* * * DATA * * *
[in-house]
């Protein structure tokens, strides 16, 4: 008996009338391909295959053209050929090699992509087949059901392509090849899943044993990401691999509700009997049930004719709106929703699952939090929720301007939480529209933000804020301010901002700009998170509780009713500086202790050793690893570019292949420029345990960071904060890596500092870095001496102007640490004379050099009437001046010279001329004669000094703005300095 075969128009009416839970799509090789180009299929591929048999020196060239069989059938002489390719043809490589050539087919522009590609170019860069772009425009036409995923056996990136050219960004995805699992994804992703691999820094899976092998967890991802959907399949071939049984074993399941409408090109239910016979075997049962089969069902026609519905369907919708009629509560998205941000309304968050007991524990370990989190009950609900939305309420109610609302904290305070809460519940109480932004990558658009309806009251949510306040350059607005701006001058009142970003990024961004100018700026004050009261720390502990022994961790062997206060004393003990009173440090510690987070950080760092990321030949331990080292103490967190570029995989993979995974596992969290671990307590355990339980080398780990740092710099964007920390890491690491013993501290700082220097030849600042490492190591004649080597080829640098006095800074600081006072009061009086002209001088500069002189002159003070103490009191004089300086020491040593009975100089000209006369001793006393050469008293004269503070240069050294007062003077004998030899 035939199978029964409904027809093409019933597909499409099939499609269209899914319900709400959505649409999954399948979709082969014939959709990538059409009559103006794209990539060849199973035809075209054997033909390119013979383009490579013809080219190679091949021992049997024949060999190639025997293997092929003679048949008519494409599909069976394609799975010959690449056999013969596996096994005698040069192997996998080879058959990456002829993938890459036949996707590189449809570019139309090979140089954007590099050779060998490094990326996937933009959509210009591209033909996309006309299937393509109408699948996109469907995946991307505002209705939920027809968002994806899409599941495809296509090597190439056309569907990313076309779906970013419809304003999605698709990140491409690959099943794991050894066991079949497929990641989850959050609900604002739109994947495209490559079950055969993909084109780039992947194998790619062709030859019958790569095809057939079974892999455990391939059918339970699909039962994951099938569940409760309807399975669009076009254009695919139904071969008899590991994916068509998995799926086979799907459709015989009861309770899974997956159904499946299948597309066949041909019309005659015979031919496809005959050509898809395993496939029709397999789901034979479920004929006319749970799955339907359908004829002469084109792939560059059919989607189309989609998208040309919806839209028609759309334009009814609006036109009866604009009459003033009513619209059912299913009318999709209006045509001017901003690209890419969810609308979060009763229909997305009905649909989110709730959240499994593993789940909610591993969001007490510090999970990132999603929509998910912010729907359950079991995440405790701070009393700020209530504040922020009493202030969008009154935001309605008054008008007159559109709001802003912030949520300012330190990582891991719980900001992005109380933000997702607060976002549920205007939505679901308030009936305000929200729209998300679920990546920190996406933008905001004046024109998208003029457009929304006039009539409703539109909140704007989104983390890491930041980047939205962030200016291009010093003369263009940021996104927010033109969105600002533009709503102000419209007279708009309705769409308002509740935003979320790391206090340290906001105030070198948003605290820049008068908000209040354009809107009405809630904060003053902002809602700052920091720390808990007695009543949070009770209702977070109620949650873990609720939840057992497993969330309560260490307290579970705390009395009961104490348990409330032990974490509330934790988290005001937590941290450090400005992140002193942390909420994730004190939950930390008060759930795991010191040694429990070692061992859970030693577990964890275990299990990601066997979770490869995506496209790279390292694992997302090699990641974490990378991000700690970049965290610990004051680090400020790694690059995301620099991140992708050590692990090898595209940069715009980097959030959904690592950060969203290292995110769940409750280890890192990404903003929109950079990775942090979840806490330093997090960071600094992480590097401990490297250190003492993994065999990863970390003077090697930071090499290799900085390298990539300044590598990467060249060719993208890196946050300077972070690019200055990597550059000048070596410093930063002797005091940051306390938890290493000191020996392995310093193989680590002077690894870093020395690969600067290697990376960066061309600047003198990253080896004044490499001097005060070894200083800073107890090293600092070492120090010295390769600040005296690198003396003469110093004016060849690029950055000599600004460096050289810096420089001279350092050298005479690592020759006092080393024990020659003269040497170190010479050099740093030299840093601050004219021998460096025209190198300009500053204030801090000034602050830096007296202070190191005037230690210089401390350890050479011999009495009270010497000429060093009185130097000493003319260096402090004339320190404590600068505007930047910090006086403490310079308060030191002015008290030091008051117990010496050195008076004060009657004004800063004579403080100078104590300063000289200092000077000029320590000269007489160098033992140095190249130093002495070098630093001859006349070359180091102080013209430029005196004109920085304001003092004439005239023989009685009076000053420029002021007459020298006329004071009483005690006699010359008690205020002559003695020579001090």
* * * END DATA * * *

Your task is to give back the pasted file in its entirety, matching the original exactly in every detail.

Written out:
[in-house]
């Protein structure tokens, strides 16, 4: 008996009338391909295959053209050929090699992509087949059901392509090849899943044993990401691999509700009997049930004719709106929703699952939090929720301007939480529209933000804020301010901002700009998170509780009713500086202790050793690893570019292949420029345990960071904060890596500092870095001496102007640490004379050099009437001046010279001329004669000094703005300095 075969128009009416839970799509090789180009299929591929048999020196060239069989059938002489390719043809490589050539087919522009590609170019860069772009425009036409995923056996990136050219960004995805699992994804992703691999820094899976092998967890991802959907399949071939049984074993399941409408090109239910016979075997049962089969069902026609519905369907919708009629509560998205941000309304968050007991524990370990989190009950609900939305309420109610609302904290305070809460519940109480932004990558658009309806009251949510306040350059607005701006001058009142970003990024961004100018700026004050009261720390502990022994961790062997206060004393003990009173440090510690987070950080760092990321030949331990080292103490967190570029995989993979995974596992969290671990307590355990339980080398780990740092710099964007920390890491690491013993501290700082220097030849600042490492190591004649080597080829640098006095800074600081006072009061009086002209001088500069002189002159003070103490009191004089300086020491040593009975100089000209006369001793006393050469008293004269503070240069050294007062003077004998030899 035939199978029964409904027809093409019933597909499409099939499609269209899914319900709400959505649409999954399948979709082969014939959709990538059409009559103006794209990539060849199973035809075209054997033909390119013979383009490579013809080219190679091949021992049997024949060999190639025997293997092929003679048949008519494409599909069976394609799975010959690449056999013969596996096994005698040069192997996998080879058959990456002829993938890459036949996707590189449809570019139309090979140089954007590099050779060998490094990326996937933009959509210009591209033909996309006309299937393509109408699948996109469907995946991307505002209705939920027809968002994806899409599941495809296509090597190439056309569907990313076309779906970013419809304003999605698709990140491409690959099943794991050894066991079949497929990641989850959050609900604002739109994947495209490559079950055969993909084109780039992947194998790619062709030859019958790569095809057939079974892999455990391939059918339970699909039962994951099938569940409760309807399975669009076009254009695919139904071969008899590991994916068509998995799926086979799907459709015989009861309770899974997956159904499946299948597309066949041909019309005659015979031919496809005959050509898809395993496939029709397999789901034979479920004929006319749970799955339907359908004829002469084109792939560059059919989607189309989609998208040309919806839209028609759309334009009814609006036109009866604009009459003033009513619209059912299913009318999709209006045509001017901003690209890419969810609308979060009763229909997305009905649909989110709730959240499994593993789940909610591993969001007490510090999970990132999603929509998910912010729907359950079991995440405790701070009393700020209530504040922020009493202030969008009154935001309605008054008008007159559109709001802003912030949520300012330190990582891991719980900001992005109380933000997702607060976002549920205007939505679901308030009936305000929200729209998300679920990546920190996406933008905001004046024109998208003029457009929304006039009539409703539109909140704007989104983390890491930041980047939205962030200016291009010093003369263009940021996104927010033109969105600002533009709503102000419209007279708009309705769409308002509740935003979320790391206090340290906001105030070198948003605290820049008068908000209040354009809107009405809630904060003053902002809602700052920091720390808990007695009543949070009770209702977070109620949650873990609720939840057992497993969330309560260490307290579970705390009395009961104490348990409330032990974490509330934790988290005001937590941290450090400005992140002193942390909420994730004190939950930390008060759930795991010191040694429990070692061992859970030693577990964890275990299990990601066997979770490869995506496209790279390292694992997302090699990641974490990378991000700690970049965290610990004051680090400020790694690059995301620099991140992708050590692990090898595209940069715009980097959030959904690592950060969203290292995110769940409750280890890192990404903003929109950079990775942090979840806490330093997090960071600094992480590097401990490297250190003492993994065999990863970390003077090697930071090499290799900085390298990539300044590598990467060249060719993208890196946050300077972070690019200055990597550059000048070596410093930063002797005091940051306390938890290493000191020996392995310093193989680590002077690894870093020395690969600067290697990376960066061309600047003198990253080896004044490499001097005060070894200083800073107890090293600092070492120090010295390769600040005296690198003396003469110093004016060849690029950055000599600004460096050289810096420089001279350092050298005479690592020759006092080393024990020659003269040497170190010479050099740093030299840093601050004219021998460096025209190198300009500053204030801090000034602050830096007296202070190191005037230690210089401390350890050479011999009495009270010497000429060093009185130097000493003319260096402090004339320190404590600068505007930047910090006086403490310079308060030191002015008290030091008051117990010496050195008076004060009657004004800063004579403080100078104590300063000289200092000077000029320590000269007489160098033992140095190249130093002495070098630093001859006349070359180091102080013209430029005196004109920085304001003092004439005239023989009685009076000053420029002021007459020298006329004071009483005690006699010359008690205020002559003695020579001090």